Experiments are the core of GrowthBook. This page covers several topics:

  1. Creating
  2. Targeting
  3. Implementation
  4. Starting and Stopping
  5. Results


When you create a new experiment, it starts out as a draft and remains fully editable until you start it.

Experiment drafts are a great place to collaborate between PMs, designers, and engineers.

PMs can spec out the requirements, designers can upload mockups and screenshots, and engineers can work on implementation.

Use the built-in discussion thread to add comments or collect feedback.


There are a few different ways to limit your experiment to a subset of users:

  1. Select specific user groups to include (e.g. internal employees, beta testers)
  2. Limit to logged-in users only
  3. Specify a URL regex pattern
  4. Custom targeting rules (e.g. age > 18)

All of these rules are evaluated locally in your app at runtime and no HTTP requests are made to the GrowthBook servers.


There are generally two ways to implement experiments. The first is using our Visual Editor and the second is using one of our Client Libraries (for Javascript, React, PHP, Ruby, or Python).

It's also possible to use a completely custom implementation (or another library like PlanOut). The only requirement is that you track in your datasource when users are put into an experiment and which variation they received.

Starting and Stopping

When you start an experiment, you will be prompted for how you want to split traffic between the variations and who you want to roll the test out to.

When stopping an experiment, you'll be prompted to enter which variation (if any) won and why you are stopping the test.

Client Library Integration

If you are using the Client Libraries to implement experiments, there are some additional steps you must take.

The Client Libraries never communicate with the GrowthBook servers. That means as soon as your deploy the A/B test code to production, people will start getting put into the experiment immediately and the experiment will continue until you remove the code and do another deploy.

This separation has huge performance and reliability benefits (if GrowthBook goes down, it has no effect on your app), but it can be a bit unintuitive when you press the "Stop" button in the UI and people continue to be put into the experiment.

To get the best of both worlds, you can store a cached copy of experiments in Redis (or similar) and keep it up-to-date either by periodically hitting the GrowthBook API or setting up a Webhook Endpoint. Then your app can query the cache at runtime to get the latest experiment statuses.


Results Table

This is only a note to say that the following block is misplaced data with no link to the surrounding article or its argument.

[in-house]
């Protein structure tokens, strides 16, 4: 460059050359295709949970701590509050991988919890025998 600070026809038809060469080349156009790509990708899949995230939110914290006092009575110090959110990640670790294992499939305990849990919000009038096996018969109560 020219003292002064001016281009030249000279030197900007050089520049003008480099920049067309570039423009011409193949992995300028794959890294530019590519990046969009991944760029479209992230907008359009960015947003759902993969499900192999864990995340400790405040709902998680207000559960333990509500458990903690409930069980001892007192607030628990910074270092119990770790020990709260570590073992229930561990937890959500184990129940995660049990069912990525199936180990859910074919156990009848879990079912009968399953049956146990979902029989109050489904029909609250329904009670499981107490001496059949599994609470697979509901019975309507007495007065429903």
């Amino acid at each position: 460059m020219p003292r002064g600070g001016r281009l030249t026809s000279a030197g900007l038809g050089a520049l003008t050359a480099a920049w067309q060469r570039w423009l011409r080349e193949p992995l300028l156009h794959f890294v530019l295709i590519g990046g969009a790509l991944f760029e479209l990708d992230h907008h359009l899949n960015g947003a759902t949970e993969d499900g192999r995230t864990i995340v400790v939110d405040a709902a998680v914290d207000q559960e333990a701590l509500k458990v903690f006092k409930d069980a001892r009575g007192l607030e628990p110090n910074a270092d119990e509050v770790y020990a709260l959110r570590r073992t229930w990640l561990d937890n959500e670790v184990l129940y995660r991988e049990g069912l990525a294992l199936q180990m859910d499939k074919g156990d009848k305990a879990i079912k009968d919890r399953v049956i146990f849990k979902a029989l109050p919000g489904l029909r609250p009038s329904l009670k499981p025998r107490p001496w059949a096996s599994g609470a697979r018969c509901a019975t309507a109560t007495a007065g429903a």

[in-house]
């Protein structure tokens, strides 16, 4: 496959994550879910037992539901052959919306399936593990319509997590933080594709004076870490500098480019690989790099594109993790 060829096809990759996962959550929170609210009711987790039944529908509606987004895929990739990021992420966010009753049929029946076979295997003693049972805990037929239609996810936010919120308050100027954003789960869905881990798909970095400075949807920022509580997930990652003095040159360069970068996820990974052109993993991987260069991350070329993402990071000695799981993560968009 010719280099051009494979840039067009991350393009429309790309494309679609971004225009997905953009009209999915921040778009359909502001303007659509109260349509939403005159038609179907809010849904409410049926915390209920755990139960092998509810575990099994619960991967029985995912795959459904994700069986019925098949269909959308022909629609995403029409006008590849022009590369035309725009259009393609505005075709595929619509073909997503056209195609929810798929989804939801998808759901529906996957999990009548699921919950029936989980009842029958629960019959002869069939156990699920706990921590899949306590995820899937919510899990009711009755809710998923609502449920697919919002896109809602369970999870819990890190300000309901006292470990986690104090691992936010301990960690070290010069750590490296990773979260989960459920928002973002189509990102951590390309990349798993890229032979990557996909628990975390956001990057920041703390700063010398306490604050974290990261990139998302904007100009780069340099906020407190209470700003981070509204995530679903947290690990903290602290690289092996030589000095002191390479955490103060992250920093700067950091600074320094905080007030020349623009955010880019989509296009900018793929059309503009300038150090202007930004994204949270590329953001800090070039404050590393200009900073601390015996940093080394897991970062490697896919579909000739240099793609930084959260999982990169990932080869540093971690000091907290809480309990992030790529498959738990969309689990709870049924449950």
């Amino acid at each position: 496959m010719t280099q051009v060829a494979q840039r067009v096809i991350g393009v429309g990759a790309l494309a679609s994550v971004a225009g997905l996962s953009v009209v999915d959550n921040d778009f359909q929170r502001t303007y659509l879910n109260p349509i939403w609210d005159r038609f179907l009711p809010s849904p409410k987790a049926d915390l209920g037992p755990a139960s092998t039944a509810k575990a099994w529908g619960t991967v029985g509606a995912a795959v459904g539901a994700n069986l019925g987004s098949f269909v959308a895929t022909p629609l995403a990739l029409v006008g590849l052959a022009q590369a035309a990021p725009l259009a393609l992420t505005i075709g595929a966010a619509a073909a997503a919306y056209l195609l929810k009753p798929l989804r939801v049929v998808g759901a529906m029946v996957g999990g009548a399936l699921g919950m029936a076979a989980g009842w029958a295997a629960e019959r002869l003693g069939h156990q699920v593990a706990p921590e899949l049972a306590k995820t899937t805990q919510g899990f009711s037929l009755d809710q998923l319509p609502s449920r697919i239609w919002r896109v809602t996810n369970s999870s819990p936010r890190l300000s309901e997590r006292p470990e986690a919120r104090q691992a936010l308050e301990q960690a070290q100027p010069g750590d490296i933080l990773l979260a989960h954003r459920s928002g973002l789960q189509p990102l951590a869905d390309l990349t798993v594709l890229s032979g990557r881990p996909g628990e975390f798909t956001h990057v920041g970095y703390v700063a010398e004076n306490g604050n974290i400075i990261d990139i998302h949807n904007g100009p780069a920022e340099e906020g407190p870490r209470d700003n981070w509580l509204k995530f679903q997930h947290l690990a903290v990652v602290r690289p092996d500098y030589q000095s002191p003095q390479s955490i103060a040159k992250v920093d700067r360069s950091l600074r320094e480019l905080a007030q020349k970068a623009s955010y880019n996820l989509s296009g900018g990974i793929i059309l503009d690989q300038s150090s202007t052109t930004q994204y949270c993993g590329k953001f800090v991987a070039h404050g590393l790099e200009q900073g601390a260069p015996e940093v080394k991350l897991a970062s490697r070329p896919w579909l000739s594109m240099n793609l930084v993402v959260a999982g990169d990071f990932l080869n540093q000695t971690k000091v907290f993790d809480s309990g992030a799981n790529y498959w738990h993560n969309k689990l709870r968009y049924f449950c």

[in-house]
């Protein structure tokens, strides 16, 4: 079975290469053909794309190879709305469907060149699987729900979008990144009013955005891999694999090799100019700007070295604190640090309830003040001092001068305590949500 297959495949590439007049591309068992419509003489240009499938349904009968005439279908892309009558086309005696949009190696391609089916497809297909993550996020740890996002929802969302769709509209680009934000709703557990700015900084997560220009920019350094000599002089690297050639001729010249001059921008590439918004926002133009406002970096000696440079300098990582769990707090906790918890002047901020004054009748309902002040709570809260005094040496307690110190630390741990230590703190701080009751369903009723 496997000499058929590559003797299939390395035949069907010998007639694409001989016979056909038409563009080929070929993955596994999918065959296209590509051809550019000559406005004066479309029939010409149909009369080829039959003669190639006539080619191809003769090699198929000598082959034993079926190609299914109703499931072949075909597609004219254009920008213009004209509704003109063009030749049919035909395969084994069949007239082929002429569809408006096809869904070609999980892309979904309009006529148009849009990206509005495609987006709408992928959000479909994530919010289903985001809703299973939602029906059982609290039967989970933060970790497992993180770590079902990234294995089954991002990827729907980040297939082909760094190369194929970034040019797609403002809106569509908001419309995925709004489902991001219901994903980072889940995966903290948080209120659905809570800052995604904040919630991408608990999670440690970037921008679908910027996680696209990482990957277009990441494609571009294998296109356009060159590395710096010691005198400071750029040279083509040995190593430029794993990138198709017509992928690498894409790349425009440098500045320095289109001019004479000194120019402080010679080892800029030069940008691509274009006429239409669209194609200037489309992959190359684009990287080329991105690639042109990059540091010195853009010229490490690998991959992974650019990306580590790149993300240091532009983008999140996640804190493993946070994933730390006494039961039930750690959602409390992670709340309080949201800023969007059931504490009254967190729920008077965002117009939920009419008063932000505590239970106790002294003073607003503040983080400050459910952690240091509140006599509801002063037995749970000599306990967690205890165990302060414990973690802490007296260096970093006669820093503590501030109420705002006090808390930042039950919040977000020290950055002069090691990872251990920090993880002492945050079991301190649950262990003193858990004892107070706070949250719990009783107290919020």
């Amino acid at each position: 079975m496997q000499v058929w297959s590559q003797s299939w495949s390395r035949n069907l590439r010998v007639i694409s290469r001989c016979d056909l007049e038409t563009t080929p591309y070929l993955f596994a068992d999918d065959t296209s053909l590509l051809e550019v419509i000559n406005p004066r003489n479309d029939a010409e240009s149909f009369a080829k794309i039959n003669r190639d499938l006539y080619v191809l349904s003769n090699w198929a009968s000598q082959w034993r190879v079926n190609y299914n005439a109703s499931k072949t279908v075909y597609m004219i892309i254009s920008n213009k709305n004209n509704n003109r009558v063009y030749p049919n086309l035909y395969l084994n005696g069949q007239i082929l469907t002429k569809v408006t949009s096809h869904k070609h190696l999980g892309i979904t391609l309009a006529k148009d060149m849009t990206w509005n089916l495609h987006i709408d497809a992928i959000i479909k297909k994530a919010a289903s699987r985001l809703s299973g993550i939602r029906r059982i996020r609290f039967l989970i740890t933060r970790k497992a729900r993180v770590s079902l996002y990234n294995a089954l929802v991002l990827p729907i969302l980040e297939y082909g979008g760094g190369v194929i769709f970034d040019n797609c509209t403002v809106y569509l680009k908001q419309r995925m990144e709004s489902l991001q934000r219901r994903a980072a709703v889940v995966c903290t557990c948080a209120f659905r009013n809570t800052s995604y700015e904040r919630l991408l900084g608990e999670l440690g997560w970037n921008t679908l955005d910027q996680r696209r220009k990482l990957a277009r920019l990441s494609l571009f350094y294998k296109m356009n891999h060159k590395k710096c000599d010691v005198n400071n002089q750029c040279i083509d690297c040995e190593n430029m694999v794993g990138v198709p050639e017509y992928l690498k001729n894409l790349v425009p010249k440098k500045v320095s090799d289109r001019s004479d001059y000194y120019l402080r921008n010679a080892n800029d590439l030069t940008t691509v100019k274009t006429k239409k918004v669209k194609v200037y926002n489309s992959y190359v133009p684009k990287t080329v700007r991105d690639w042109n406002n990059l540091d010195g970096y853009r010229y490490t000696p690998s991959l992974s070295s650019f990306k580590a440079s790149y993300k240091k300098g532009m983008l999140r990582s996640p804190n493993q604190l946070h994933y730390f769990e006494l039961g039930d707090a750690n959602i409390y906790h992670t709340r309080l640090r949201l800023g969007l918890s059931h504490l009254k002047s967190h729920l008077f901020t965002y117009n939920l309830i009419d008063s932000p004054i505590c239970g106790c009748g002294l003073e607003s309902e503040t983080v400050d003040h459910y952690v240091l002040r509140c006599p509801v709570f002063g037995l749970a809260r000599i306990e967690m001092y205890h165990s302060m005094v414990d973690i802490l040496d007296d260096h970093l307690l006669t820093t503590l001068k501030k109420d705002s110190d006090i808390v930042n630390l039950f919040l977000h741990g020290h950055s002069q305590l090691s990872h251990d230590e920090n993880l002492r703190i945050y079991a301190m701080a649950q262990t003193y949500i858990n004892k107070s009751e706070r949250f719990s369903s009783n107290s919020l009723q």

Each row of this table is a different metric.

Risk tells you how much you are predicted to lose if you choose the selected variation as the winner and you are wrong. Anything below 0.25% is highlighted green indicating the risk is very low and it's safe to call the experiment. You can use the dropdown to see the risk of choosing a different winner.

Value is the conversion rate or average value per user. In small print you can see the raw numbers used to calculate this.

Chance to Beat Control tells you the probability that the variation is better. Anything above 95% is highlighted green indicating a very clear winner. Anything below 5% is highlighted red, indicating a very clear loser. Anything in between is grayed out indicating it's inconclusive. If that's the case, there's either no measurable difference or you haven't gathered enough data yet.

Percent Change shows how much better/worse the variation is compared to the control. It is a probability density graph and the thicker the area, the more likely the true percent change will be there. As you collect more data, the tails of the graphs will shorten, indicating more certainty around the estimates.

Sample Ratio Mismatch (SRM)

Every experiment automatically checks for a Sample Ratio Mismatch and will warn you if found. This happens when you expect a certain traffic split (e.g. 50/50) but you see something significantly different (e.g. 46/54). We only show this warning if the p-value is less than 0.001, which means it's extremely unlikely to occur by chance.

SRM Warning

Like the warning says, you shouldn't trust the results since they are likely misleading. Instead, find and fix the source of the bug and restart the experiment.


Guardrail metrics are ones that you want to keep an eye on, but aren't trying to specifically improve with your experiment. For example, if you are trying to improve page load times, you may add revenue as a guardrail since you don't want to inadvertantly harm it.

Guardrail results show up beneath the main table of metrics and you can click on one to expand it and show more info. They are colored based on "Chance of Being Worse", which is just the complement of "Chance to Beat Control". If there are more than 2 variations, the max value is used to determine the overall color. A "Chance of Being Worse" less than 65% is green and of no concern. Between 65% and 90% is yellow and should be watched as more data comes in. Above 90% is red and you may consider stopping the experiment. If we don't have enough data to accurately predict the "Chance of Being Worse", we will color the metric grey.



If you have defined dimensions for your users, you can use the Dimension dropdown to drill down into your results. This is very useful for debugging (e.g. if Safari is down, but the other browser are fine, you may have an implementation bug).

Be careful. The more metrics and dimensions you look at, the more likely you are to see a false positive. If you find something that looks surprising, it's often worth a dedicated follow-up experiment to verify that it's real.